Japan’s Hayabusa2 spacecraft has successfully “bombed” asteroid Ryugu in the name of scientific research.
The Japan Aerospace Exploration Agency, or JAXA, said Hayabusa2 dropped a small explosive box which sent a copper ball the size of a baseball slamming into the asteroid, and that data confirmed the spacecraft had safely evacuated and remained intact.
JAXA later confirmed the impact from images transmitted from a camera left behind by the spacecraft which showed the Small Carry-on Impactor (SCI) being released and fine particles later spraying dozens of yards out from a spot on the asteroid.
Hayabusa2 is operating normally, JAXA confirmed in a statement.
“This is the world’s first collision experiment with an asteroid! In the future, we will examine the crater formed and how the ejector dispersed,” JAXA tweeted on Friday.
The audacious experiment garnered plenty of praise on social media.
JAXA plans to send Hayabusa2, which was moved to the other side of the asteroid, back to the site after dust and debris settle for observations and to collect samples of material from the new crater that was unexposed to the sun or space rays. Scientists hope the samples will help them understand the history of the solar system since asteroids are left over material from its formation.
If the recovery attempt is successful, this would be the first time that such samples have been collected. In a 2005 "deep impact" mission to a comet, NASA observed fragments after blasting the surface but did not collect them.
Last month, JAXA announced that a group of scientists participating in the Hayabusa2 mission had detected hydroxyl-bearing minerals on the asteroid by analyzing near-infrared spectrometer readings by the spacecraft. It said that could help explain where the Earth's water came from. The results were published in the online edition of Science magazine.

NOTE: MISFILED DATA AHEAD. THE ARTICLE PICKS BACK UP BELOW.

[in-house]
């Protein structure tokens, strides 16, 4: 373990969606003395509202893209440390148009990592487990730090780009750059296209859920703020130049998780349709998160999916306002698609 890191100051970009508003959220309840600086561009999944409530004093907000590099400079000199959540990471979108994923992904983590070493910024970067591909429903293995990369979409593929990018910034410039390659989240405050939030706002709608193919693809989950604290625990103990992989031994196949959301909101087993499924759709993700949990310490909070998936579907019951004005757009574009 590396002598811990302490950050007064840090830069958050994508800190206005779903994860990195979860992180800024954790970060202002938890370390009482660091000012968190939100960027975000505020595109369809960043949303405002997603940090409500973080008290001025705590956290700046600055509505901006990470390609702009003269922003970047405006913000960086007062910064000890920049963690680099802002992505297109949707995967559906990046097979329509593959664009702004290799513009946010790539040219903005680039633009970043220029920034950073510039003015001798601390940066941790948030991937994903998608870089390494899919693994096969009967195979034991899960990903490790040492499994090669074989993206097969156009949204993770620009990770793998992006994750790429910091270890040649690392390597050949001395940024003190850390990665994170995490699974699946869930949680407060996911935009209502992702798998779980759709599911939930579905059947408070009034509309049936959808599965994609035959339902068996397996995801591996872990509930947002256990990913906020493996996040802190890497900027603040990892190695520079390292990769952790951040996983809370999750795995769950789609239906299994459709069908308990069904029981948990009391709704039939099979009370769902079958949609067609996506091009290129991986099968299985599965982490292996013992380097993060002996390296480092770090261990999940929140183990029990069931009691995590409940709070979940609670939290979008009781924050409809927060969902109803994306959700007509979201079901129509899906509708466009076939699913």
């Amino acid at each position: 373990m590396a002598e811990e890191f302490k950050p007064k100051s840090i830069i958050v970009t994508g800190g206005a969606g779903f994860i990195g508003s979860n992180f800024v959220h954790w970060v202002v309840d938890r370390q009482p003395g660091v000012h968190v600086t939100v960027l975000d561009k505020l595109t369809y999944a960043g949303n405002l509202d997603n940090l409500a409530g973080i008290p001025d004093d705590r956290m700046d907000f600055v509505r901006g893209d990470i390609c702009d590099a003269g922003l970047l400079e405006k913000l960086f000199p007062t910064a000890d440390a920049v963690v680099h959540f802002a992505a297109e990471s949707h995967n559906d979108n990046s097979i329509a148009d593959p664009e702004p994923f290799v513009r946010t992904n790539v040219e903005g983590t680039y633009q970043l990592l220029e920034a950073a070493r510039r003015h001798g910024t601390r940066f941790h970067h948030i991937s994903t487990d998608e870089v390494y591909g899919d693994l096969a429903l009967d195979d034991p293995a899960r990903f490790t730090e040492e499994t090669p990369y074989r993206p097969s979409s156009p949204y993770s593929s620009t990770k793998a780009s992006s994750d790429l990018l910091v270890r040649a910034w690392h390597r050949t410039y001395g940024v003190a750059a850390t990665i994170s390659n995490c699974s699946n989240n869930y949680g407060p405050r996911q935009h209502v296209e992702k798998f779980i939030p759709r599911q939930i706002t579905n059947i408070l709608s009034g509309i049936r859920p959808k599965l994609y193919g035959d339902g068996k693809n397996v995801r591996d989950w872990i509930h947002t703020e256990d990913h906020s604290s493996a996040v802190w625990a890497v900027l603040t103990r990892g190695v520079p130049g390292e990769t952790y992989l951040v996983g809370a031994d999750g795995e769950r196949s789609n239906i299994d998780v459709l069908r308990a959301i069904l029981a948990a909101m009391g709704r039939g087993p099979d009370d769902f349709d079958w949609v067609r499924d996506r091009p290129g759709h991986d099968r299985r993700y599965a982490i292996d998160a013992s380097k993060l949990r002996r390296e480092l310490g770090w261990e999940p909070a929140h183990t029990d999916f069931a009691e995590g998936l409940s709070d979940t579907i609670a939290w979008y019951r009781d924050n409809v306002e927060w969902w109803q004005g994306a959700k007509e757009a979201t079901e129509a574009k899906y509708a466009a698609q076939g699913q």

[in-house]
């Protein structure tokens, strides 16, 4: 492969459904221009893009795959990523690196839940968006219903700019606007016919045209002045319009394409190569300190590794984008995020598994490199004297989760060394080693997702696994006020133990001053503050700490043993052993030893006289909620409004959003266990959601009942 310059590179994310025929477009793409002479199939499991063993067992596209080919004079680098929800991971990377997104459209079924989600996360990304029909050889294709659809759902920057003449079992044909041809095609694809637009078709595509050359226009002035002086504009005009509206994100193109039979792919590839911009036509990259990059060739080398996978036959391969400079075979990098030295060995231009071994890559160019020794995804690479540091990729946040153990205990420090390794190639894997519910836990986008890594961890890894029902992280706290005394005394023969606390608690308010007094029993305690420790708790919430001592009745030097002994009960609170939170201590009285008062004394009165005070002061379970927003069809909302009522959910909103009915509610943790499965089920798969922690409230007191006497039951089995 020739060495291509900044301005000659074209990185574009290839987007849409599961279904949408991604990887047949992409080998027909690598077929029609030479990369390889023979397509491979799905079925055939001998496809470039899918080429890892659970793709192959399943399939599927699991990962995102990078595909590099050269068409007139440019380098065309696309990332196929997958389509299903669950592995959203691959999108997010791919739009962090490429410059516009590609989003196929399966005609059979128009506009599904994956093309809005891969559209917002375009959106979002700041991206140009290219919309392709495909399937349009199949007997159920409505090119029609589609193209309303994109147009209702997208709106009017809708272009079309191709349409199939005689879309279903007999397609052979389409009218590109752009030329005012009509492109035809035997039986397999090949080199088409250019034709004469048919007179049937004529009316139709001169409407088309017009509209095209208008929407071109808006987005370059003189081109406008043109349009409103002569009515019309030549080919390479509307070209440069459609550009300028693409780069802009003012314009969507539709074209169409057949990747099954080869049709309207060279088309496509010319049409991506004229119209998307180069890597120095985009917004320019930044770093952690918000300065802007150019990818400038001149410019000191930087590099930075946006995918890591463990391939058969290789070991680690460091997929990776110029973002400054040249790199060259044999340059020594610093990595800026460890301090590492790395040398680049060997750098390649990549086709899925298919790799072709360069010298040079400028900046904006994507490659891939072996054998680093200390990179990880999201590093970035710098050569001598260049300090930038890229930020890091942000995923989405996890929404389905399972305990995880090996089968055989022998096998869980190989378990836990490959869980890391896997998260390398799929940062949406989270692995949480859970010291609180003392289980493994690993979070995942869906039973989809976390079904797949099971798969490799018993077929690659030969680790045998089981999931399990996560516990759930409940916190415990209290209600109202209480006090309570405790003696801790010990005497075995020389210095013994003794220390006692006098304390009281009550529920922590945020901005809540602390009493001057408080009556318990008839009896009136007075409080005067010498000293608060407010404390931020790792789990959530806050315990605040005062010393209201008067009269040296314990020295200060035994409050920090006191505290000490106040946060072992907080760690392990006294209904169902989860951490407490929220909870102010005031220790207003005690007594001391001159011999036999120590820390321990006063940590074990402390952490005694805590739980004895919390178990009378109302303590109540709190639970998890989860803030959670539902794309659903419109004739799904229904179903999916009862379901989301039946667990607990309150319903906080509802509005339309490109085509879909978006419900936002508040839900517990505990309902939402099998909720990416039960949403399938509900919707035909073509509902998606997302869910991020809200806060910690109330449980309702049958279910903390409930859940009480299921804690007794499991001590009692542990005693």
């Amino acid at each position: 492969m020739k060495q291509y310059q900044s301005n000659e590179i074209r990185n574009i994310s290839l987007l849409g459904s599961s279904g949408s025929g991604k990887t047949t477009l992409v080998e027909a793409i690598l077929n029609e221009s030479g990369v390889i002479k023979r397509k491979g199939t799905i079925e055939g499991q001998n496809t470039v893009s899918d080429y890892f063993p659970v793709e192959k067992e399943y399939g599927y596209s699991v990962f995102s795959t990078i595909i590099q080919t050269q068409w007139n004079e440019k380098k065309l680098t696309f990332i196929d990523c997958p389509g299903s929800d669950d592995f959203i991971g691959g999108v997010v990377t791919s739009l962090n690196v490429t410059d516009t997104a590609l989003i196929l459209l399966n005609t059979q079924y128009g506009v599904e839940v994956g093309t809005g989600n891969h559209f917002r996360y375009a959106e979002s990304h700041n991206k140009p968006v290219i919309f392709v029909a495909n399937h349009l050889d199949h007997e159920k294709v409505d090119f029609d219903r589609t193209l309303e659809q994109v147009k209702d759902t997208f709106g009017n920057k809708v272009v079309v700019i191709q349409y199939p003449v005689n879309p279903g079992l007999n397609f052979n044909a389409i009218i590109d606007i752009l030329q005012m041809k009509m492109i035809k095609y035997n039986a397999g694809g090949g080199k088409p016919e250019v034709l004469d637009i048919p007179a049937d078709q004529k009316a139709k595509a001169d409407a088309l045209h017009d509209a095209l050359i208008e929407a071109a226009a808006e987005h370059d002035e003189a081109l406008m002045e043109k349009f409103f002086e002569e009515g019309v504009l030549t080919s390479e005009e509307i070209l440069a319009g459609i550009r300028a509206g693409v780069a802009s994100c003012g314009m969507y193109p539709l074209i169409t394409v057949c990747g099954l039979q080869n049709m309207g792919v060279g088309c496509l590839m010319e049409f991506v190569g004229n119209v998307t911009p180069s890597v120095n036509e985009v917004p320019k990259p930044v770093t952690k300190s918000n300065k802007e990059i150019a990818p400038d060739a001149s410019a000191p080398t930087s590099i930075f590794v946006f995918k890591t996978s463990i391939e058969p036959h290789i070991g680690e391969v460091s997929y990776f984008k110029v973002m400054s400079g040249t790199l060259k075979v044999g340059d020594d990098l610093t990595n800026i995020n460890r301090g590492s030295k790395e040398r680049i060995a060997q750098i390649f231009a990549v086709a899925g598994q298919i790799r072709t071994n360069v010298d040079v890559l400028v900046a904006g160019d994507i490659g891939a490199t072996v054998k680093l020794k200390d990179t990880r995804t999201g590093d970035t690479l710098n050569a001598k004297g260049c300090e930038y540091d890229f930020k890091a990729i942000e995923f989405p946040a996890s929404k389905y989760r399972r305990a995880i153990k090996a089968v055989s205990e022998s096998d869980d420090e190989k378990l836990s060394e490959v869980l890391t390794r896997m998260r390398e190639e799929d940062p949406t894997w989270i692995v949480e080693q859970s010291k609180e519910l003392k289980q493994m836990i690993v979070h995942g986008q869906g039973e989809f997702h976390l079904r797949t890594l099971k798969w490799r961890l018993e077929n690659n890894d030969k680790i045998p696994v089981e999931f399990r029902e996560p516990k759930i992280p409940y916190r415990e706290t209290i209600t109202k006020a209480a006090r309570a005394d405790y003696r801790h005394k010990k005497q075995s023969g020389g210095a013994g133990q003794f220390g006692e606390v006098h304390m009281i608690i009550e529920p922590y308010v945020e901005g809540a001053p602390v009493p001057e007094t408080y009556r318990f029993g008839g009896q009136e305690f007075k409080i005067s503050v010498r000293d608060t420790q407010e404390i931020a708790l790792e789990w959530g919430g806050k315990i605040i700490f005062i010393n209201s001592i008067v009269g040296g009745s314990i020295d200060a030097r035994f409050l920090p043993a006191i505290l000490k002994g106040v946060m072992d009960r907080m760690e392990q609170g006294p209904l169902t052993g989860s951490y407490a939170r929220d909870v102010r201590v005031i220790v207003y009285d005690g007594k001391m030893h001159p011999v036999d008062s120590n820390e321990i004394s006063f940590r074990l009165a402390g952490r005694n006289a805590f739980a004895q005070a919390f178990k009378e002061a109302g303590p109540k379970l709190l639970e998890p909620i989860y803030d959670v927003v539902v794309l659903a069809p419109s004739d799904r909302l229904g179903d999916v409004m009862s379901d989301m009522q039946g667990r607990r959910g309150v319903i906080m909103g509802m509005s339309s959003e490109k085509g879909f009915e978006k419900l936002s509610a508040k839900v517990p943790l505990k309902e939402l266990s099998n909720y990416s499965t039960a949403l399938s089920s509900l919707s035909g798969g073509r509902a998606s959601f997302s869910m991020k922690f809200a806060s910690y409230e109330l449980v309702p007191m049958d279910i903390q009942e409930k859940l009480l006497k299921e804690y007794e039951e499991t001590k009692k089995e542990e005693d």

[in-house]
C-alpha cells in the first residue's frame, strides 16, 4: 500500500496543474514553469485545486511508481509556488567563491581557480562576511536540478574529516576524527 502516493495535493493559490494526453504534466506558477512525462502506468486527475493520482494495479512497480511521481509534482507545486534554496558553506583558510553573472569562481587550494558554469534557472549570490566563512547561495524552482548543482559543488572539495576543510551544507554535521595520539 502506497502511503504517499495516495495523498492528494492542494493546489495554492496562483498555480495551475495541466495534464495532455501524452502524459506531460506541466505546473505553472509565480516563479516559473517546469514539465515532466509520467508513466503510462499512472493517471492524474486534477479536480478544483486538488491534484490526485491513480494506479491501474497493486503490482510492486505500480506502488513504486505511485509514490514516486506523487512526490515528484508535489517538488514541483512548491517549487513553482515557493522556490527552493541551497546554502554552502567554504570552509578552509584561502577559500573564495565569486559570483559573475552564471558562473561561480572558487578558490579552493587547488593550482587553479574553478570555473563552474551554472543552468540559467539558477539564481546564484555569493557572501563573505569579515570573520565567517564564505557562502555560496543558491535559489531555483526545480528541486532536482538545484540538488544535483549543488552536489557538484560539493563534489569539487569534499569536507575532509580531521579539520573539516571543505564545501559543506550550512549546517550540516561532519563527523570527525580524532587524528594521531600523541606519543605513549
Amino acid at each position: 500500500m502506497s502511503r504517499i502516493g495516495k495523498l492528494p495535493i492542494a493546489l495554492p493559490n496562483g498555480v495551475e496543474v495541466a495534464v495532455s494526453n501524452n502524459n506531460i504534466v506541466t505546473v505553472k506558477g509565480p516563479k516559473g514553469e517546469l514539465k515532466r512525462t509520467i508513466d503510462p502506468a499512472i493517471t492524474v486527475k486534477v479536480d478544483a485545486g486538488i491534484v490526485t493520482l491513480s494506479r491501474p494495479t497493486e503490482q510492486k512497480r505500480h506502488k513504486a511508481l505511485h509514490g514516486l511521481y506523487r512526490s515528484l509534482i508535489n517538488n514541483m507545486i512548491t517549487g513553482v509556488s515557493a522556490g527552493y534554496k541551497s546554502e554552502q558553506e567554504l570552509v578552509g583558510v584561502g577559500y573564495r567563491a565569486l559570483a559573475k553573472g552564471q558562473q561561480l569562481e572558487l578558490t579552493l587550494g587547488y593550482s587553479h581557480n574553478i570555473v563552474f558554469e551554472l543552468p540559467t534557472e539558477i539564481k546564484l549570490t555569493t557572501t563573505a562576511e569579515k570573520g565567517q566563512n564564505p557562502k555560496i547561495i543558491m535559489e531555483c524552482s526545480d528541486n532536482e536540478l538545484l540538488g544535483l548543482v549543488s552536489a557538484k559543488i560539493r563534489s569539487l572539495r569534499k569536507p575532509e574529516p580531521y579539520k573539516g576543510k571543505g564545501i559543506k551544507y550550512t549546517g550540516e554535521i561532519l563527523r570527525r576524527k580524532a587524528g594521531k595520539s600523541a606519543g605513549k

In February Hayabusa2 briefly touched down onto Ryugu and fired a scientific research “bullet” into the space rock.
Launched on Dec. 3, 2014, Hayabusa2 arrived at Ryugu on June 27, 2018, when the asteroid was almost 170 million miles from Earth. The spacecraft traveled almost 2 billion miles to reach the space rock.
The asteroid, named Ryugu after an undersea palace in a Japanese folktale, is currently about 180 million miles from Earth.
In September Hayabusa2 lowered two MINERVA-II1 rovers onto space rock Ryugu.
Stunning images taken by the rovers revealed the surface of the “dumpling-shaped” asteroid, which has a diameter of just 2,953 feet.
Hayabusa2 is expected to leave Ryugu at the end of 2019 and return to Earth around the end of 2020.
The spacecraft is the successor of JAXA’s Hayabusa, which landed on asteroid Itokawa in November 2005. Despite being dogged with problems, the mission collected a number of asteroid samples, which returned to Earth with Hayabusa in June 2010.
The asteroid may provide answers to the origin of our solar system, according to NASA.
OSIRIS-REx, which stands for Origins, Spectral Interpretation, Resource Identification, Security-Regolith Explorer, launched in September 2016 from Cape Canaveral Air Force Station.
The spacecraft is now surveying the space rock from orbit, recently helping scientists identify water locked inside the asteroid’s clay. The probe is scheduled to briefly touch the asteroid with a robotic arm in July 2020 and retrieve a sample that will be returned to Earth in September 2023.
Fox News’ Jennifer Earl, Chris Ciaccia and the Associated Press contributed to this article.
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